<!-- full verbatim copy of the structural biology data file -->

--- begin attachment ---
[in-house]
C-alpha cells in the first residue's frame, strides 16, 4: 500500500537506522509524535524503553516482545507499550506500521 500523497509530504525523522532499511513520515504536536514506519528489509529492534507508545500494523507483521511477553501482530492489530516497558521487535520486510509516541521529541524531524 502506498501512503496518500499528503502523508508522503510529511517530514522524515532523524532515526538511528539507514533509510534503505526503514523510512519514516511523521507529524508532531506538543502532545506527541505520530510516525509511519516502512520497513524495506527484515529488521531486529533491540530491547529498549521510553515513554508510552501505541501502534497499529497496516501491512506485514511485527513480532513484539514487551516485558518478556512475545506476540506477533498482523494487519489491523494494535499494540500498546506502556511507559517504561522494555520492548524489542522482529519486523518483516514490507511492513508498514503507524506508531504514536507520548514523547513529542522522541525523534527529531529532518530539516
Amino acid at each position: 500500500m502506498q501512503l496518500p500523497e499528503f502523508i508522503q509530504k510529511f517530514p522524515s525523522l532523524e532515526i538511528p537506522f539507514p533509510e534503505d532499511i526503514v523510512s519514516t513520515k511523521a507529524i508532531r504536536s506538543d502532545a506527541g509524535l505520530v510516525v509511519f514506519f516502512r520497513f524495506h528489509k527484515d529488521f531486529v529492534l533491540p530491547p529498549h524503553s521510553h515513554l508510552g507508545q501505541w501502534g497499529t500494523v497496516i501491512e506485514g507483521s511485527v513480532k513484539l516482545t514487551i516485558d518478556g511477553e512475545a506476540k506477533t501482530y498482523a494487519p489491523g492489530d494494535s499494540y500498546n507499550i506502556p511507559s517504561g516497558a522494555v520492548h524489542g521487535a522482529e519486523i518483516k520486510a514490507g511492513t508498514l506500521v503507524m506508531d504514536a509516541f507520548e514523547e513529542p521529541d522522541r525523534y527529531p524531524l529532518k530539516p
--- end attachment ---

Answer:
[in-house]
C-alpha cells in the first residue's frame, strides 16, 4: 500500500537506522509524535524503553516482545507499550506500521 500523497509530504525523522532499511513520515504536536514506519528489509529492534507508545500494523507483521511477553501482530492489530516497558521487535520486510509516541521529541524531524 502506498501512503496518500499528503502523508508522503510529511517530514522524515532523524532515526538511528539507514533509510534503505526503514523510512519514516511523521507529524508532531506538543502532545506527541505520530510516525509511519516502512520497513524495506527484515529488521531486529533491540530491547529498549521510553515513554508510552501505541501502534497499529497496516501491512506485514511485527513480532513484539514487551516485558518478556512475545506476540506477533498482523494487519489491523494494535499494540500498546506502556511507559517504561522494555520492548524489542522482529519486523518483516514490507511492513508498514503507524506508531504514536507520548514523547513529542522522541525523534527529531529532518530539516
Amino acid at each position: 500500500m502506498q501512503l496518500p500523497e499528503f502523508i508522503q509530504k510529511f517530514p522524515s525523522l532523524e532515526i538511528p537506522f539507514p533509510e534503505d532499511i526503514v523510512s519514516t513520515k511523521a507529524i508532531r504536536s506538543d502532545a506527541g509524535l505520530v510516525v509511519f514506519f516502512r520497513f524495506h528489509k527484515d529488521f531486529v529492534l533491540p530491547p529498549h524503553s521510553h515513554l508510552g507508545q501505541w501502534g497499529t500494523v497496516i501491512e506485514g507483521s511485527v513480532k513484539l516482545t514487551i516485558d518478556g511477553e512475545a506476540k506477533t501482530y498482523a494487519p489491523g492489530d494494535s499494540y500498546n507499550i506502556p511507559s517504561g516497558a522494555v520492548h524489542g521487535a522482529e519486523i518483516k520486510a514490507g511492513t508498514l506500521v503507524m506508531d504514536a509516541f507520548e514523547e513529542p521529541d522522541r525523534y527529531p524531524l529532518k530539516p